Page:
“Letter to Reverend Samson Occum” – Perspective

Theodore Roethke states, “In a dark time, the eye begins to see.” Does suffering disillusion, or does it reveal? Is there a choice? When still young, Phillis Wheatley was kidnapped and enslaved, educated and published as a poet (after 17 Boston men attested to her authorship), and freed. She later experienced poverty. In her “Letter to Reverend Samson Occum,” a Mohegan Indian Presbyterian minister, she commends him for indicting slave-holding ministers and points out the “Absurdity of their Conduct whose Words and Actions are so diametrically opposite.” Students will consider whether the darkness of Wheatley’s circumstances brought vision.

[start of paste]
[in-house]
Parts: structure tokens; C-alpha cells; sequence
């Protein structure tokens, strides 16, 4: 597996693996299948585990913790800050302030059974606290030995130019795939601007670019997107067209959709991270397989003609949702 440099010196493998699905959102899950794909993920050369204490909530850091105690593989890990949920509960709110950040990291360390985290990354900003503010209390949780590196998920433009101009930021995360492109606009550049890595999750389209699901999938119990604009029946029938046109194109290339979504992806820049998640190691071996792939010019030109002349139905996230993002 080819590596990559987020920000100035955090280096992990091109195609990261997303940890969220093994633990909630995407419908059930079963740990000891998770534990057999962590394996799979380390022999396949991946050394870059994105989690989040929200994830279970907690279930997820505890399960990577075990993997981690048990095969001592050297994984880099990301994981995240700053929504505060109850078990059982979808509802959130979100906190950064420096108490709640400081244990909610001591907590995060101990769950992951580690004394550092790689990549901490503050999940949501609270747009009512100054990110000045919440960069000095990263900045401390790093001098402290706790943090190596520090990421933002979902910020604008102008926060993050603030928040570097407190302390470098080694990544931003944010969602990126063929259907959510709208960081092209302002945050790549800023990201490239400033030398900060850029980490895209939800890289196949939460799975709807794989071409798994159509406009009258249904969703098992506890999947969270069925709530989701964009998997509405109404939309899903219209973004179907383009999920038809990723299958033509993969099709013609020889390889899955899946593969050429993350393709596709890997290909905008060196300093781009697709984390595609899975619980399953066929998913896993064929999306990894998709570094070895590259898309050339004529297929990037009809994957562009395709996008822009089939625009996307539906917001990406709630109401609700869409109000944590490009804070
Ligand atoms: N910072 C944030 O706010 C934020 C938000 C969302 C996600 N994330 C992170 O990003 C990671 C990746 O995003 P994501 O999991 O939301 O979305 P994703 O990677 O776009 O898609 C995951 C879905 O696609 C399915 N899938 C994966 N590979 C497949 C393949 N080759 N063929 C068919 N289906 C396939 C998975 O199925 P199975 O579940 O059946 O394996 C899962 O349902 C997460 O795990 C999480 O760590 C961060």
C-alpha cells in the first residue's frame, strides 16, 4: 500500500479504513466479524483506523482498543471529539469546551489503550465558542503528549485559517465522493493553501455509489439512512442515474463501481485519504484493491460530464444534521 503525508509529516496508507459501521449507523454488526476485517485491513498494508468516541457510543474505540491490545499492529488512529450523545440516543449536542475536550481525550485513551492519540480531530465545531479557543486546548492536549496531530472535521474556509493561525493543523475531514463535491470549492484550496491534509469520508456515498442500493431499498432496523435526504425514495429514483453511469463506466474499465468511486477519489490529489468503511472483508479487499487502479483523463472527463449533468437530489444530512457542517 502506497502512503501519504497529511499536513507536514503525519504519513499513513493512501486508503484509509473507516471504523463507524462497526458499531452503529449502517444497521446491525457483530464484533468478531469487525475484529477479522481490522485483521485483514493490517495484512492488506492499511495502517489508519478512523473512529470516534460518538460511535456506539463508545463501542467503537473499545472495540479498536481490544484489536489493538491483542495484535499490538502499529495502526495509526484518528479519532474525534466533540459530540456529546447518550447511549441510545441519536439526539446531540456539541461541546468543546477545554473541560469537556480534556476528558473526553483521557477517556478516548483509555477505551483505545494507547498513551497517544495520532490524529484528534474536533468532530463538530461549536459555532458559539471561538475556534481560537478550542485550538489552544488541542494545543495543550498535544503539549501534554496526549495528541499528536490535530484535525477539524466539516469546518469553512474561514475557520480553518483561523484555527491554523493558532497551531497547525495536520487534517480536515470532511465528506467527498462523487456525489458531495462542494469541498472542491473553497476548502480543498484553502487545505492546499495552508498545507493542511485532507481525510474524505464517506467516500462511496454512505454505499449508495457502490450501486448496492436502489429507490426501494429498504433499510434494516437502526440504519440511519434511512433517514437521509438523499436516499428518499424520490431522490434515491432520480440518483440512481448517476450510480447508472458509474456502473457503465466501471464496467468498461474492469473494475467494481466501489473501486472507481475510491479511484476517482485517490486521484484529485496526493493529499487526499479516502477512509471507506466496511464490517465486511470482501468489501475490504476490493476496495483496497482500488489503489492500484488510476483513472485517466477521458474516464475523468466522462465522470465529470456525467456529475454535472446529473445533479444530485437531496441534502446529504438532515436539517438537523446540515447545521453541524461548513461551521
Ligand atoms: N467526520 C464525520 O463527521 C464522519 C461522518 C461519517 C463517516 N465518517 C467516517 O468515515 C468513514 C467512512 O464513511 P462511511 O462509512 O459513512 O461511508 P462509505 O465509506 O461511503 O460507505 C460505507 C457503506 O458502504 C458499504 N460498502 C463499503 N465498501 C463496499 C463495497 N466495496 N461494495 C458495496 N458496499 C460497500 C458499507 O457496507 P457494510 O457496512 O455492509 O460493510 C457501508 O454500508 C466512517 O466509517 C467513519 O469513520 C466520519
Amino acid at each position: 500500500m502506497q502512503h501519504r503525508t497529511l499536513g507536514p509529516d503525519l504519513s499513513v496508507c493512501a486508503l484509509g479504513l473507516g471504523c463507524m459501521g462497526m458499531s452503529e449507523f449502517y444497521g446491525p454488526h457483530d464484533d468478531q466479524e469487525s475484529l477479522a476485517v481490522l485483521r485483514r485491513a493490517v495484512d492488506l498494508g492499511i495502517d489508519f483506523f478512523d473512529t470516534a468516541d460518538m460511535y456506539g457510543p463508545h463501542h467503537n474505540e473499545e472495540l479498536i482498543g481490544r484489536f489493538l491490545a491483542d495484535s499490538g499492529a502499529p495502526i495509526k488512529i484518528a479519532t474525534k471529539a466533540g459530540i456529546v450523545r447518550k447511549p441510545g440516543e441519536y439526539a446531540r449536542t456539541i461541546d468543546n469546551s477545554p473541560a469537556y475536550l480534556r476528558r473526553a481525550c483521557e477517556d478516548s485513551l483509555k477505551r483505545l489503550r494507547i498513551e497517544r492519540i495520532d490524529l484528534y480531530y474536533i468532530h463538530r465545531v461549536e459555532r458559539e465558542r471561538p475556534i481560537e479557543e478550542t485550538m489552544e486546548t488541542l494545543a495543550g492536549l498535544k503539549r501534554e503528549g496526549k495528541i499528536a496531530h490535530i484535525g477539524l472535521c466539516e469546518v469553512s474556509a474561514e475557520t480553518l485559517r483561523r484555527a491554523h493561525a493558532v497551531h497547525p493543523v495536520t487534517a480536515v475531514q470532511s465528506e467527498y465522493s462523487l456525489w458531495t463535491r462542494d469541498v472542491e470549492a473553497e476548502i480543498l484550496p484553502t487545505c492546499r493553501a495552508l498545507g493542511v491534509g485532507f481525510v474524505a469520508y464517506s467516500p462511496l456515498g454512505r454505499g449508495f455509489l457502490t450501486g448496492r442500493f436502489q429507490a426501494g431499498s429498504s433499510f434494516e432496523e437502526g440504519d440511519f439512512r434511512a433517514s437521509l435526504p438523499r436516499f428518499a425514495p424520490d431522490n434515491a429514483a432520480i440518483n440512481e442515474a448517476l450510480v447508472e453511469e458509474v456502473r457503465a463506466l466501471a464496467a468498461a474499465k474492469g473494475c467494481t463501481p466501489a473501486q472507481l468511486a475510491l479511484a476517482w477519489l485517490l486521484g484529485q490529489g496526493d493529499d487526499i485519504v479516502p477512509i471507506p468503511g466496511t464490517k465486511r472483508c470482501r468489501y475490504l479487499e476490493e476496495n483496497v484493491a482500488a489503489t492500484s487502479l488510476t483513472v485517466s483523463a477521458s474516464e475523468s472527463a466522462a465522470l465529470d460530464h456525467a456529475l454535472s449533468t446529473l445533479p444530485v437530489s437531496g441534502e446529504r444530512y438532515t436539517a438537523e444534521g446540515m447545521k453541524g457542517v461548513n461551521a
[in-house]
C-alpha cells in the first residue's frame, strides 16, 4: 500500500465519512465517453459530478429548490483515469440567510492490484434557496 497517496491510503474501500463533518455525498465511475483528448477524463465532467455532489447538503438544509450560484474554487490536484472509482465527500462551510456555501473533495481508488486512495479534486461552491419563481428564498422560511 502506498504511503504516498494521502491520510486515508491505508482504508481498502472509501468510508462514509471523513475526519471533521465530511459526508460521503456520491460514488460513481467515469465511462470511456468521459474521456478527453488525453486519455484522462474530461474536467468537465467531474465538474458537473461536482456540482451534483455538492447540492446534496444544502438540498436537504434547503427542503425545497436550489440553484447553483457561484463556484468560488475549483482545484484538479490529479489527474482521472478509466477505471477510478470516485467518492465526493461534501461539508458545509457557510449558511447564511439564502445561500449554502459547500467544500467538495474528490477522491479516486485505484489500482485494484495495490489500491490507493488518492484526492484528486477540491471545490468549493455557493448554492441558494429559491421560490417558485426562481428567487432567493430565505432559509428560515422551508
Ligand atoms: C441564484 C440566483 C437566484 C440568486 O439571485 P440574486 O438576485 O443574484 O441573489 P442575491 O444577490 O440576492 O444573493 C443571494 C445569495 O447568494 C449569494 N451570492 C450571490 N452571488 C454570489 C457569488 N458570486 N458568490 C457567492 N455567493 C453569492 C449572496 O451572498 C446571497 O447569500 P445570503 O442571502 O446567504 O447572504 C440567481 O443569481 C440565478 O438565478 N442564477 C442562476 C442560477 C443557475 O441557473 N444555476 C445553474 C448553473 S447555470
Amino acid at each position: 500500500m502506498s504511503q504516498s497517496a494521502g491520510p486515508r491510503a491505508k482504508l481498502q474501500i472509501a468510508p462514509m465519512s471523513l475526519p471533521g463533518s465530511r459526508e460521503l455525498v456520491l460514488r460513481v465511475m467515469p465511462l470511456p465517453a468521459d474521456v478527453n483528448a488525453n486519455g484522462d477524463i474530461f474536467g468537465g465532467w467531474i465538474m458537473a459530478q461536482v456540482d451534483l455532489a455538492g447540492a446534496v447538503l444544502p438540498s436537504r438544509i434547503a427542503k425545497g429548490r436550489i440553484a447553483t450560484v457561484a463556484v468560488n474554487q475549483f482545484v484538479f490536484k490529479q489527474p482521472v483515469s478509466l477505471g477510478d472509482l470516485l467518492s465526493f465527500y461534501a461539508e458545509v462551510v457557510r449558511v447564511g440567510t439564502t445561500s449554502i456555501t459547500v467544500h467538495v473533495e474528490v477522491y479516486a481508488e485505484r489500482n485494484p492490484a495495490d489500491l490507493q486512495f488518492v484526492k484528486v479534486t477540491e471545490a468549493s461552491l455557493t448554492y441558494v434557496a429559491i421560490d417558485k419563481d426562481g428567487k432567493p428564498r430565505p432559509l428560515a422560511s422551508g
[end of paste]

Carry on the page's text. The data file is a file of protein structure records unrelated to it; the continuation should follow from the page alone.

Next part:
Level: Secondary English/Language Arts

Subject Area: American Literature/Multi-Cultural Literature

Author: Karina Isley



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